A report earlier this month in British newspaper The Sunday Times raised questions about ties between a number of leading Irish universities and Chinese colleges accused of espionage and cyberattacks. Photo: Reuters
A report earlier this month in British newspaper The Sunday Times raised questions about ties between a number of leading Irish universities and Chinese colleges accused of espionage and cyberattacks. Photo: Reuters

Should Europe share US and Australian fears about academic partnerships with China?

  • Reported Irish-Chinese research collaborations highlight greater openness to such connections in Europe, where governments have yet to intervene
Topic |   Education

TOP PICKS

A report earlier this month in British newspaper The Sunday Times raised questions about ties between a number of leading Irish universities and Chinese colleges accused of espionage and cyberattacks. Photo: Reuters
A report earlier this month in British newspaper The Sunday Times raised questions about ties between a number of leading Irish universities and Chinese colleges accused of espionage and cyberattacks. Photo: Reuters

The scrutiny started in the United States and is well under way in Australia. Now concerns are growing in Europe about the links between education institutions there and partners in China.

For example, a report earlier this month in British newspaper The Sunday Times raised questions about ties between a number of leading Irish universities and Chinese colleges accused of espionage and cyberattacks.

The concerns in all countries are broad – ranging from IP theft to military applications of civilian research – but observers say there is a big difference in the way authorities have responded.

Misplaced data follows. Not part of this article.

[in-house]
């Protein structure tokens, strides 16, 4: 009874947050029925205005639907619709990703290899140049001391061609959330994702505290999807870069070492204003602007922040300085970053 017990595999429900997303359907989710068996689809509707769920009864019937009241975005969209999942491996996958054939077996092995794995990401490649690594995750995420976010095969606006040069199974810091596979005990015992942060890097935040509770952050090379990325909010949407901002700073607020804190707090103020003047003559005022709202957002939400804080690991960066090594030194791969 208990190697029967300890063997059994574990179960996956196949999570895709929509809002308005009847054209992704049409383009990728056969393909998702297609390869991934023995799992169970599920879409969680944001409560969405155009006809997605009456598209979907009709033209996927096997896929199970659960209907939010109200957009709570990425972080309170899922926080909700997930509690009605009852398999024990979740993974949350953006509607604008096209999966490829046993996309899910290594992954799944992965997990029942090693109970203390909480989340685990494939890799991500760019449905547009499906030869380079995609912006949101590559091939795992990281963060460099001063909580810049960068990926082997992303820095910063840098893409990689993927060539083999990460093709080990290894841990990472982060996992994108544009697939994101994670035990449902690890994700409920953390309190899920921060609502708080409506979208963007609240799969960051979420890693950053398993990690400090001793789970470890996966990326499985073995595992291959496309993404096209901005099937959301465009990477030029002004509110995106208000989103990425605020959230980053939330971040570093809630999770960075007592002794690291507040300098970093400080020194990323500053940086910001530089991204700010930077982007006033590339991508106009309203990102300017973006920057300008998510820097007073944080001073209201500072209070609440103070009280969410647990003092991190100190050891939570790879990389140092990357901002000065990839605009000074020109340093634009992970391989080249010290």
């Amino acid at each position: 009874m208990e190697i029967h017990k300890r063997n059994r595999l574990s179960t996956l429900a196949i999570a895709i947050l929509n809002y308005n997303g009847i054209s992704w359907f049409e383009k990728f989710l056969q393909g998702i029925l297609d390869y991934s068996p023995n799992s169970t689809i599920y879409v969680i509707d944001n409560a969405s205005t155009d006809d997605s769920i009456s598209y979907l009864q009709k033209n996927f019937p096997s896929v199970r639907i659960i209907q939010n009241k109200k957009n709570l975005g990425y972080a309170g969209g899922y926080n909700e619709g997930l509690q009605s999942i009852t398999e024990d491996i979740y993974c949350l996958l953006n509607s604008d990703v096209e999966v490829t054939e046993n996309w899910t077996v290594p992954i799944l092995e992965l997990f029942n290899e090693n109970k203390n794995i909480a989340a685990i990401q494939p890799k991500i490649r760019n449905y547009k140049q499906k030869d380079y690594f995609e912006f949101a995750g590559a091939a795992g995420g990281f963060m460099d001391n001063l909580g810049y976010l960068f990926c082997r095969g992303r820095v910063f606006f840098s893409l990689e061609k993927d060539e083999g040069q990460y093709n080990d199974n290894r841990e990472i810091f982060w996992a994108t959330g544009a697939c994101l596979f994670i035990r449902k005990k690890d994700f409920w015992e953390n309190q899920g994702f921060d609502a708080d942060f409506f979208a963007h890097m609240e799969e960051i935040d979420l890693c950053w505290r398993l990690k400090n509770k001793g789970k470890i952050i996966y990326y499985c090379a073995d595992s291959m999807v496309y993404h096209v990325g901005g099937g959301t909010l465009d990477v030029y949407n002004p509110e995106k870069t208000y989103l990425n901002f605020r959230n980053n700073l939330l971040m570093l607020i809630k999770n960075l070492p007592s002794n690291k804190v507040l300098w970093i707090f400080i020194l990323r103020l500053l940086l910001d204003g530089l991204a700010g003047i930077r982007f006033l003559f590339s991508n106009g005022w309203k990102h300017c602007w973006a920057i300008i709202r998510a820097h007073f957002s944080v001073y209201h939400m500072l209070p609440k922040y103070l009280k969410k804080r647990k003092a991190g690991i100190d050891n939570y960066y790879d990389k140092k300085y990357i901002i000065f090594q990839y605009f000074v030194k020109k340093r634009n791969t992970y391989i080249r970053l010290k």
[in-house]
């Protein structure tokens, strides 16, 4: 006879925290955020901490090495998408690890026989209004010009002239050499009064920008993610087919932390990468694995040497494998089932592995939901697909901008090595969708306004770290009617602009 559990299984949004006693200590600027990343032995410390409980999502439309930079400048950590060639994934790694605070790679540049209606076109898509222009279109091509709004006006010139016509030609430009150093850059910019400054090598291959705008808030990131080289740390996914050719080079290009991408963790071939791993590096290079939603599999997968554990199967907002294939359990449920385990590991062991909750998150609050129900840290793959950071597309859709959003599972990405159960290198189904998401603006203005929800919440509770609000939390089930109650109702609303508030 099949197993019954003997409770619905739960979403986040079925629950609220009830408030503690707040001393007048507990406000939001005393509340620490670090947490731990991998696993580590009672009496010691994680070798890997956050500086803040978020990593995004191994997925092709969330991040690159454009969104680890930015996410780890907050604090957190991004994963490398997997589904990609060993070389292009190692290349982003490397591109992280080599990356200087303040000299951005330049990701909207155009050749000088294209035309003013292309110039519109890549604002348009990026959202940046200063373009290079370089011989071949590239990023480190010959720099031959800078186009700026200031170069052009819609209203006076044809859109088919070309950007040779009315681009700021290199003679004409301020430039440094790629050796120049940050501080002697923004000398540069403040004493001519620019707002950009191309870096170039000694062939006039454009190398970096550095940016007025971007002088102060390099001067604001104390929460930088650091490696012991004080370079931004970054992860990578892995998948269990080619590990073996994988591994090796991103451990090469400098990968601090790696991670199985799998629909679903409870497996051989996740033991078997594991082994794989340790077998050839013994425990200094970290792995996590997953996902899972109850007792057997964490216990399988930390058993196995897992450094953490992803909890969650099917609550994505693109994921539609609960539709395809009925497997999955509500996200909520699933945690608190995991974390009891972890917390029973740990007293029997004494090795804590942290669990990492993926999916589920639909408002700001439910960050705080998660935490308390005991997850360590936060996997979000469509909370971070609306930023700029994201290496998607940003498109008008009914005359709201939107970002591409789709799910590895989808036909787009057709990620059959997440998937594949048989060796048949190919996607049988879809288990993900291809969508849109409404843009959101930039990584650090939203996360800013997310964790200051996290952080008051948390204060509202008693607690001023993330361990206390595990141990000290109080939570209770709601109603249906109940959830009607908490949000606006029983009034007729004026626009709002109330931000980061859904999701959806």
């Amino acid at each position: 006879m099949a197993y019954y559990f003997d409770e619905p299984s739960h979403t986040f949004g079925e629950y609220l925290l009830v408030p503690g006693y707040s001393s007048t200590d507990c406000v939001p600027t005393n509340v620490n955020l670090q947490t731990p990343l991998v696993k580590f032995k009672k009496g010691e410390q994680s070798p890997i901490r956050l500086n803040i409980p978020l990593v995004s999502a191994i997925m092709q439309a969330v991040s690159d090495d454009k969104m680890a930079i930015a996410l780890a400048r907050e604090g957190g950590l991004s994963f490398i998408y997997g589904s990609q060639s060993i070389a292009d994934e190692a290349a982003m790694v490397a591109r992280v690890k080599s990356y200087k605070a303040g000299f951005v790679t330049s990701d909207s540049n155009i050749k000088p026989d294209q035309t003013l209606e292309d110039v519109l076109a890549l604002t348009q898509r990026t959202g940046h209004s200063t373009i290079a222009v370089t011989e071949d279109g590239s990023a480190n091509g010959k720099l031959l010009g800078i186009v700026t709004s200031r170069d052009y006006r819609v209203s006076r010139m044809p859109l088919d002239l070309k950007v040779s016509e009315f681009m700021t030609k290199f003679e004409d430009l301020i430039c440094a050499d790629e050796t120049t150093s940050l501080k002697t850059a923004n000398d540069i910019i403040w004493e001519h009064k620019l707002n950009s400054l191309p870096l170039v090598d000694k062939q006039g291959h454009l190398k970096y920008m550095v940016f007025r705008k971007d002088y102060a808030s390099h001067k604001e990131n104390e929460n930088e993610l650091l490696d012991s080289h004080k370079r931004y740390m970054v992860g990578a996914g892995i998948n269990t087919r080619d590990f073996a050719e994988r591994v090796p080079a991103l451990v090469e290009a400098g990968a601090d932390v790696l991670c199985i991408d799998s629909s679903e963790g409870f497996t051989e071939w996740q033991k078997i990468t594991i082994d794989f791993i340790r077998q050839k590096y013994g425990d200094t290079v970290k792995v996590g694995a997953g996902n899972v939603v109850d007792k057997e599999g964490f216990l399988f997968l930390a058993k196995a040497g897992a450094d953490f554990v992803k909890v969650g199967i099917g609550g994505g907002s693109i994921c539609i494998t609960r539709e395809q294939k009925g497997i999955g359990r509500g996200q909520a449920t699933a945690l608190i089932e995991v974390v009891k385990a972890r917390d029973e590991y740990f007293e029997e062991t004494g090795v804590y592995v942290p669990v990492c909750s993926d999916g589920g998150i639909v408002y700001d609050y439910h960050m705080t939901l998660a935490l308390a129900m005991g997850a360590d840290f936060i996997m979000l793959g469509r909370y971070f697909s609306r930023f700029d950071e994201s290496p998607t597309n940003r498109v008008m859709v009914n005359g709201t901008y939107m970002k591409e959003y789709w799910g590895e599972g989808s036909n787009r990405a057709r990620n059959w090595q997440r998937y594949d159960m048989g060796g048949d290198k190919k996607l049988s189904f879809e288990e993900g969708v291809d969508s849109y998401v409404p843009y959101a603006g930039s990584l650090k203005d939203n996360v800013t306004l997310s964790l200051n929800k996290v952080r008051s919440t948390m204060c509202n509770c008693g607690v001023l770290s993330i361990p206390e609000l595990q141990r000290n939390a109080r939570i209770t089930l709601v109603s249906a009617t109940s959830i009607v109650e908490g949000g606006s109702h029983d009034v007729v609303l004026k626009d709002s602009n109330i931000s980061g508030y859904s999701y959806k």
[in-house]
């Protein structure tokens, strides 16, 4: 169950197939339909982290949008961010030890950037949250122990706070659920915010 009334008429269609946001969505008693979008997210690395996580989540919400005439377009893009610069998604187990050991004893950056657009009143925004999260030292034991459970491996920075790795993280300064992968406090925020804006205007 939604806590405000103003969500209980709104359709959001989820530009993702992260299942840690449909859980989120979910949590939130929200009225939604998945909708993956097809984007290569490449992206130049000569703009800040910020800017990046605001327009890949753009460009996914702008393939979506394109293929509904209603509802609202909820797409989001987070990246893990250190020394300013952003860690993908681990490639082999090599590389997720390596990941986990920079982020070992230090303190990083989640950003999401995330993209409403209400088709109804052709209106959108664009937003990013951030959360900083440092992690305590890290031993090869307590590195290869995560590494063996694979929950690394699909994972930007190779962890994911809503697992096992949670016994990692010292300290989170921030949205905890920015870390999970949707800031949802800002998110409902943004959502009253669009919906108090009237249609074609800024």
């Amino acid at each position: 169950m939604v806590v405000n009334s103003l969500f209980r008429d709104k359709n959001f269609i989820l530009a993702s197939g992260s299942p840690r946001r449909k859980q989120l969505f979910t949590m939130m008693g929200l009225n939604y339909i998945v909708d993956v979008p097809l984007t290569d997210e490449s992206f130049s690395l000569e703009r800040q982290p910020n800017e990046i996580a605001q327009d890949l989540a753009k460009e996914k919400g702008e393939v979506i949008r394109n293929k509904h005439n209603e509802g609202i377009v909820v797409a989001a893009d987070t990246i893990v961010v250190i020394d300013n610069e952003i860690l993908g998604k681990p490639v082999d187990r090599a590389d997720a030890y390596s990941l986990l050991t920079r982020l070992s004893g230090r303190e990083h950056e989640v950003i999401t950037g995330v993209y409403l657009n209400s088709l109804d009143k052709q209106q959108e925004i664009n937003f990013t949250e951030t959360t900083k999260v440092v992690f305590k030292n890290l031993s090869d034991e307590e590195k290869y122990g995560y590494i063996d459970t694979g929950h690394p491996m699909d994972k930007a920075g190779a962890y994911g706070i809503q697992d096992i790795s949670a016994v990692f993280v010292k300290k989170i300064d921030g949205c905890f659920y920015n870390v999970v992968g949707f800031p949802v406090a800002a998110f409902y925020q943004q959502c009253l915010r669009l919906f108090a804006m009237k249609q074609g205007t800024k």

Frank Pieke, director of the Mercator Institute for China Studies in Berlin, said it was clear China was dedicating its resources in Europe toward research that was strategically valuable to the state but until very recently, “nobody [in Europe] really knew much or cared much about any of the possible risks that collaboration with Chinese partners would or could entail”.

READ FULL ARTICLE

“People were of the view that working with a Chinese partner was for the betterment of science, and concerns about the loss of intellectual property were really few and far between, if they existed at all,” Pieke said.

That lack of concern about IP losses was reflected in research by the Netherlands’ Leiden Asia Centre which found that “no overt evidence of actual theft of intellectual property” or “explicit or overt foul play” in European institutions of higher education, Pieke, who was involved in the study, said.

“[The] Chinese counterparts and Chinese government don’t have to engage in foul play [to use research], because European partners are very happy to give it on a silver platter,” he said.

Although there have been cases of European universities ending sensitive or military-related partnerships with Chinese institutions and companies, government action in Europe has largely involved making universities aware of potential risks, analysts say.

Felix Ruechardt, a research affiliate with Project Alpha, a research programme focused on nuclear non-proliferation, sanctions and strategic trade controls at King’s College London, said that while intelligence agencies might have concerns about Chinese links, security measures, such as export controls were not directed specifically at China.